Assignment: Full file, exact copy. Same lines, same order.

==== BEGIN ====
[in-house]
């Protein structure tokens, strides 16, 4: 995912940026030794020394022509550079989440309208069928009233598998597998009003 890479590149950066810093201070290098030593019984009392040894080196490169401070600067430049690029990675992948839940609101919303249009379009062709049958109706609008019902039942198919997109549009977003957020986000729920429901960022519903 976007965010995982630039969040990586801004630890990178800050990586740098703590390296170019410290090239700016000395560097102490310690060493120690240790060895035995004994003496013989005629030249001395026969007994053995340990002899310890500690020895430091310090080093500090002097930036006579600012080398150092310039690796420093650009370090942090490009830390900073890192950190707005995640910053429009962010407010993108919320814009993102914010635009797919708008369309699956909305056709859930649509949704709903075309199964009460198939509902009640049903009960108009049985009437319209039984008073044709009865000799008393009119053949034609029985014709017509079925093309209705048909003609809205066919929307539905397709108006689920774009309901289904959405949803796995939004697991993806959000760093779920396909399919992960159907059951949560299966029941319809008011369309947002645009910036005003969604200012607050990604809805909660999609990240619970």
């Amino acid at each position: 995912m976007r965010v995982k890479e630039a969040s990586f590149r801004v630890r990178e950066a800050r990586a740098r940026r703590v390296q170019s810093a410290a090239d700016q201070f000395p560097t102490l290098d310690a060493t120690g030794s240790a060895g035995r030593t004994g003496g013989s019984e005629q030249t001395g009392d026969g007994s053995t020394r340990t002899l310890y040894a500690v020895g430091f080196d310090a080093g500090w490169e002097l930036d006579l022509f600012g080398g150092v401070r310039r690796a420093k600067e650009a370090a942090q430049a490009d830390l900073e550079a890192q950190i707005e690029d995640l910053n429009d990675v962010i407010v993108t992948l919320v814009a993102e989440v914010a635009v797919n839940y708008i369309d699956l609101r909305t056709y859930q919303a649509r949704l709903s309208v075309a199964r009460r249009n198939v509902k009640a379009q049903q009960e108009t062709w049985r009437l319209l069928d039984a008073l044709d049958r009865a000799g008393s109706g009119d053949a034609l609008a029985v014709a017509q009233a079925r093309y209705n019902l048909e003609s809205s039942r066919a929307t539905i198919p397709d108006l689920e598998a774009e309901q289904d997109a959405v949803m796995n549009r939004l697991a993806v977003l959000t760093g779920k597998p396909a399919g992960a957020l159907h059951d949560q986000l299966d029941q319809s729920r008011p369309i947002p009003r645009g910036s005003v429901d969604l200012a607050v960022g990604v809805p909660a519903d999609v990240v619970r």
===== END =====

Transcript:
[in-house]
């Protein structure tokens, strides 16, 4: 995912940026030794020394022509550079989440309208069928009233598998597998009003 890479590149950066810093201070290098030593019984009392040894080196490169401070600067430049690029990675992948839940609101919303249009379009062709049958109706609008019902039942198919997109549009977003957020986000729920429901960022519903 976007965010995982630039969040990586801004630890990178800050990586740098703590390296170019410290090239700016000395560097102490310690060493120690240790060895035995004994003496013989005629030249001395026969007994053995340990002899310890500690020895430091310090080093500090002097930036006579600012080398150092310039690796420093650009370090942090490009830390900073890192950190707005995640910053429009962010407010993108919320814009993102914010635009797919708008369309699956909305056709859930649509949704709903075309199964009460198939509902009640049903009960108009049985009437319209039984008073044709009865000799008393009119053949034609029985014709017509079925093309209705048909003609809205066919929307539905397709108006689920774009309901289904959405949803796995939004697991993806959000760093779920396909399919992960159907059951949560299966029941319809008011369309947002645009910036005003969604200012607050990604809805909660999609990240619970």
């Amino acid at each position: 995912m976007r965010v995982k890479e630039a969040s990586f590149r801004v630890r990178e950066a800050r990586a740098r940026r703590v390296q170019s810093a410290a090239d700016q201070f000395p560097t102490l290098d310690a060493t120690g030794s240790a060895g035995r030593t004994g003496g013989s019984e005629q030249t001395g009392d026969g007994s053995t020394r340990t002899l310890y040894a500690v020895g430091f080196d310090a080093g500090w490169e002097l930036d006579l022509f600012g080398g150092v401070r310039r690796a420093k600067e650009a370090a942090q430049a490009d830390l900073e550079a890192q950190i707005e690029d995640l910053n429009d990675v962010i407010v993108t992948l919320v814009a993102e989440v914010a635009v797919n839940y708008i369309d699956l609101r909305t056709y859930q919303a649509r949704l709903s309208v075309a199964r009460r249009n198939v509902k009640a379009q049903q009960e108009t062709w049985r009437l319209l069928d039984a008073l044709d049958r009865a000799g008393s109706g009119d053949a034609l609008a029985v014709a017509q009233a079925r093309y209705n019902l048909e003609s809205s039942r066919a929307t539905i198919p397709d108006l689920e598998a774009e309901q289904d997109a959405v949803m796995n549009r939004l697991a993806v977003l959000t760093g779920k597998p396909a399919g992960a957020l159907h059951d949560q986000l299966d029941q319809s729920r008011p369309i947002p009003r645009g910036s005003v429901d969604l200012a607050v960022g990604v809805p909660a519903d999609v990240v619970r």